The telltale sign of what the limits of discussion mean in the administration of President Enrique Peña Nieto came to light on Feb. 26, 2013, when teacher Elba Esther Gordillo landed at the Toluca airport, never imagining that she would be arrested by members of the Attorney General’s Office (PGR).
She, as it happens to the powerful, lost the ability to listen to warning signals. And now we are witnesses to curious circumstances such as the fact that, while Gordillo is in prison, the money she allegedly stole from its rightful owners, the National Education Workers Union (SNTE), has never been claimed and justice has never been done.
But what we must not forget is that we are Mexico, a unique and fantastic country where every day or every six years we can reinvent everything.
There is something impossible to postpone about the current situation and it concerns the fact that the new director of Petróleos Mexicanos (Pemex), José Antonio González, despite being a wizard of finances, must cross blades with the union or the country will eventually collapse.
Both models are no longer compatible, because now, instead of having a pie to go around, we are left with just the crumbs and must finally decide who will eat them.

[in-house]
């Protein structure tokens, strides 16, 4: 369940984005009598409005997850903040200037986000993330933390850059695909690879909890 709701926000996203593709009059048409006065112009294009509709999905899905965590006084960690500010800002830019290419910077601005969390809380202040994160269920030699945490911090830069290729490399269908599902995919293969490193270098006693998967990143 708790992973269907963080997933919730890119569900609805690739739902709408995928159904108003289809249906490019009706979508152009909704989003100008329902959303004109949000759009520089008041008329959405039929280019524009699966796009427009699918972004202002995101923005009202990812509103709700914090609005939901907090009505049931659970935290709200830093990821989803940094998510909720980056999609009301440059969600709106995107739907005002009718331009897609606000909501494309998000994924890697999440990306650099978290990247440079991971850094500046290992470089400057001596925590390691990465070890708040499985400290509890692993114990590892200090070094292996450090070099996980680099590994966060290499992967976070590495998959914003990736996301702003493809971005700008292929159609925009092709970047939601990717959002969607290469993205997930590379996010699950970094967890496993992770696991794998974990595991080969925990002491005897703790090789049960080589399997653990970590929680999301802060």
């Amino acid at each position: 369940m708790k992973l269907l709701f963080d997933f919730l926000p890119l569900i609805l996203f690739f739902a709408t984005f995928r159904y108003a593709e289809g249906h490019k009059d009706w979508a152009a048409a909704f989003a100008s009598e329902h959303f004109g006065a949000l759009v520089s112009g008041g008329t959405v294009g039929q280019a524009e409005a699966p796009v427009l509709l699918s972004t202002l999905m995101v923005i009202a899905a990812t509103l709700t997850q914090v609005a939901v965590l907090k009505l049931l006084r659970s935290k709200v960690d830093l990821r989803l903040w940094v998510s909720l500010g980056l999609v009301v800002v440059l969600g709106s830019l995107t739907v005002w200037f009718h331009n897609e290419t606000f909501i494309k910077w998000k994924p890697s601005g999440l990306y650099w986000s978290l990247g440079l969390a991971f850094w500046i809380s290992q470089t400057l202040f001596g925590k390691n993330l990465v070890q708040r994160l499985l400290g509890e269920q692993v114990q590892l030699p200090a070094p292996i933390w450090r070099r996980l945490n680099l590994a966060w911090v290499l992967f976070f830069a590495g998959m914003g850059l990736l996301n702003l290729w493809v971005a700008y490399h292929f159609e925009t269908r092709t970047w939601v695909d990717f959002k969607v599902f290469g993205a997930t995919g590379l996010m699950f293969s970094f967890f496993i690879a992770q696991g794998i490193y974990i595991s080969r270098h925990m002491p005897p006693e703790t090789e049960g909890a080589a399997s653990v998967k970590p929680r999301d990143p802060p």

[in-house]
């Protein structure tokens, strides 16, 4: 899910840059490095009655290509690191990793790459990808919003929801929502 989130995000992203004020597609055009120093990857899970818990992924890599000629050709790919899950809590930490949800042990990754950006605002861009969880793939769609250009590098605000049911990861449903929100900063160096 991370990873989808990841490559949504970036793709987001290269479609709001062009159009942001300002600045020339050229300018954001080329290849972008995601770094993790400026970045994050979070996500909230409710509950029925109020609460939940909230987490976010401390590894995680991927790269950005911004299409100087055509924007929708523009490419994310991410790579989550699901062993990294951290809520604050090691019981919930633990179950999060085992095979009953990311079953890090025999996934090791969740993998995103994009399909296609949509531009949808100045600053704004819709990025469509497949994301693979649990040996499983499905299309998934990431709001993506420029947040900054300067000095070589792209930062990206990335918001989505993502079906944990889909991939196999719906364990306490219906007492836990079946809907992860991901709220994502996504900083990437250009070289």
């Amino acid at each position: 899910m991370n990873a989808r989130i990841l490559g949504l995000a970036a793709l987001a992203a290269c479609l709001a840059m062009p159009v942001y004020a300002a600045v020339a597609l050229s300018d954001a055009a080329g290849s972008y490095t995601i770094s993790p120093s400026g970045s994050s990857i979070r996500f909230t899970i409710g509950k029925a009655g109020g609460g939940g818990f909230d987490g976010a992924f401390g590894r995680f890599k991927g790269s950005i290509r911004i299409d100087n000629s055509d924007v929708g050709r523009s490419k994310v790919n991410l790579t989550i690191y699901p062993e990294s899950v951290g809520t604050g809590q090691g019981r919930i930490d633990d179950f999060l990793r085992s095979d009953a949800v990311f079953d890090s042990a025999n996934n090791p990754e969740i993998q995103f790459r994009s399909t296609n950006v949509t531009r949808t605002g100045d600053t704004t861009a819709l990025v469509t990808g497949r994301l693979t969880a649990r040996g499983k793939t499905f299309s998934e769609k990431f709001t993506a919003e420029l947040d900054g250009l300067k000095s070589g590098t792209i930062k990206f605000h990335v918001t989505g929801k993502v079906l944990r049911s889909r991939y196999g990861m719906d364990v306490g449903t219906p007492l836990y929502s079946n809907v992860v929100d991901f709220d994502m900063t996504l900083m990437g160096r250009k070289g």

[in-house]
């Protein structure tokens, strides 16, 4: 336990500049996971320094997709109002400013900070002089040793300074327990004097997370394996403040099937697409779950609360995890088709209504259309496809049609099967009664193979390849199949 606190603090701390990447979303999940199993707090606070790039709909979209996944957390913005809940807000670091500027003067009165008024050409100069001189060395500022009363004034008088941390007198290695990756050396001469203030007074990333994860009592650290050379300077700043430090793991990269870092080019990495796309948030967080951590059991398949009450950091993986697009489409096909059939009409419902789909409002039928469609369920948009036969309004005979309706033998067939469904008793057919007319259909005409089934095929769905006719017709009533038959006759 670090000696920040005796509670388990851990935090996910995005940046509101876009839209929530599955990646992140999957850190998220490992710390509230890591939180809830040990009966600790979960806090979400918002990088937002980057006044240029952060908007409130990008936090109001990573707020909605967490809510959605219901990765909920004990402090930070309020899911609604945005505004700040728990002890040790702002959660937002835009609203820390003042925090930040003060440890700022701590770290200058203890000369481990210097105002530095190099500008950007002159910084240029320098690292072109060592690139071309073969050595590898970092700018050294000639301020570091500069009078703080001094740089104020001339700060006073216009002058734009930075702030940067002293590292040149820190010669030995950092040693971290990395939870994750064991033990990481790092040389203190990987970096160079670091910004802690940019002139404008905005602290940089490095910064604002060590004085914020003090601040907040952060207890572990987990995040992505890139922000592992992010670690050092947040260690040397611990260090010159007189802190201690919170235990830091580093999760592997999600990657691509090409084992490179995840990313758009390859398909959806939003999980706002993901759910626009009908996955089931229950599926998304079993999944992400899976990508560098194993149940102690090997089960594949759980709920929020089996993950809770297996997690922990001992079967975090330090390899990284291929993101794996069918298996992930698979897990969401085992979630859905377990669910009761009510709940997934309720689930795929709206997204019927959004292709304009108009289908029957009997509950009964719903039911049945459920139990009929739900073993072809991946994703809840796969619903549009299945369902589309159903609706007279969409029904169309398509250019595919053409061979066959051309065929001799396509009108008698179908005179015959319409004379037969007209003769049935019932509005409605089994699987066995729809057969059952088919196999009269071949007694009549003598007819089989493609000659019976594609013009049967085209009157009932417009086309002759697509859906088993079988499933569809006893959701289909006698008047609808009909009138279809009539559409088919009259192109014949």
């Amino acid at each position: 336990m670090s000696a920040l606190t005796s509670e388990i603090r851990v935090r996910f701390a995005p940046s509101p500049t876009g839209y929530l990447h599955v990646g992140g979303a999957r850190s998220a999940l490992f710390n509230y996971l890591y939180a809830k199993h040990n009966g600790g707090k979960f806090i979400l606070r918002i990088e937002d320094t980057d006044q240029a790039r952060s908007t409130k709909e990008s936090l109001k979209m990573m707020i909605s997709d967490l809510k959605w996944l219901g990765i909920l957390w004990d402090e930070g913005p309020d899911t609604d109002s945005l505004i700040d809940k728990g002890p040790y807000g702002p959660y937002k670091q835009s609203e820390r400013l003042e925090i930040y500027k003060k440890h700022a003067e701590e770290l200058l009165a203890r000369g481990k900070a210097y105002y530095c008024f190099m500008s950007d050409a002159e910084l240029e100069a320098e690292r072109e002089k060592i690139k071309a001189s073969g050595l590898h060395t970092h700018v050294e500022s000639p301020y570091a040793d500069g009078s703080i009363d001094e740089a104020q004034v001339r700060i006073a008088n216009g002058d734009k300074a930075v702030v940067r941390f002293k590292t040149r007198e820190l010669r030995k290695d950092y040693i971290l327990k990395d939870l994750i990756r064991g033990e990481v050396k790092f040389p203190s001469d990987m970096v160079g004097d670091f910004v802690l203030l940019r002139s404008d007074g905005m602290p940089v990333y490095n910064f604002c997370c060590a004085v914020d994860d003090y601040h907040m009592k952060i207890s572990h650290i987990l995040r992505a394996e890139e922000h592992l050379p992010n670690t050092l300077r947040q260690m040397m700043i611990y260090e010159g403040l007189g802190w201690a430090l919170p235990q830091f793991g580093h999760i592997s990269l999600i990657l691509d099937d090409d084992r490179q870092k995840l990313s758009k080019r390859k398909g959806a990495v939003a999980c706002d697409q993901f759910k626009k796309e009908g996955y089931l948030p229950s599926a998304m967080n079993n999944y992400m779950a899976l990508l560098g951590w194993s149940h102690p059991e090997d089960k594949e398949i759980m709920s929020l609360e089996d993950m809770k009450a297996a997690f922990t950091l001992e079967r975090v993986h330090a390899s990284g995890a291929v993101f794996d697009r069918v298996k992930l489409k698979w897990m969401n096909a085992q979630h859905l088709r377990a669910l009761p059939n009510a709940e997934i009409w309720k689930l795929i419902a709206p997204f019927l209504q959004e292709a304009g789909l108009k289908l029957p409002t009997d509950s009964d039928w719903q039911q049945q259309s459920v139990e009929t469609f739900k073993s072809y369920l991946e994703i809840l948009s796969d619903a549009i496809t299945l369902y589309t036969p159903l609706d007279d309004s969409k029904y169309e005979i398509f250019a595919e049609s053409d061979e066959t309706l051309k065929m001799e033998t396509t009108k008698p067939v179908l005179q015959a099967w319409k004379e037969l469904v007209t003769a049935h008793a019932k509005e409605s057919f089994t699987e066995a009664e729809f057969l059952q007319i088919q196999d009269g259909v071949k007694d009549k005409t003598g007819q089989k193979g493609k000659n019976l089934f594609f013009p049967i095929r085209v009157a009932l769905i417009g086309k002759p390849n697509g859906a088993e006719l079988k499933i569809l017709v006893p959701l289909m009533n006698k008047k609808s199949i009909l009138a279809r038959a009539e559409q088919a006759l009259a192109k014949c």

And the thing is that those crumbs will be eaten by the apparatus resulting from that weird relationship between some unions who are co-opted by the exercise of poser or they will be put upon the table in order to invest them in education, the youth, jobs and no longer use them in the expenses of the union leaders such as planes, cars and apartments.
I have never been anti-union. I believe that, when unions do their job, they can become a very important instrument for the gathering, defense and rationalization of the workers and society.
But what I can’t support are union leeches, who always include in the negotiations the implementation of a mafia. That is, through the complication of dialogue they manage to break the negotiation itself and then and there they consolidate an agreement.
Now, economic complications, the world situation and our poor oil prices — so devaluated today — forces us to face the problem with unions and pensions — because it seems that Carlos Romero Deschamps, Pemex’s union leader, will be the next —. The coming great question is when will be time for the political class to understand that if order is not achieved in the distribution of the crumbs, the Mexican state will prove unworkable.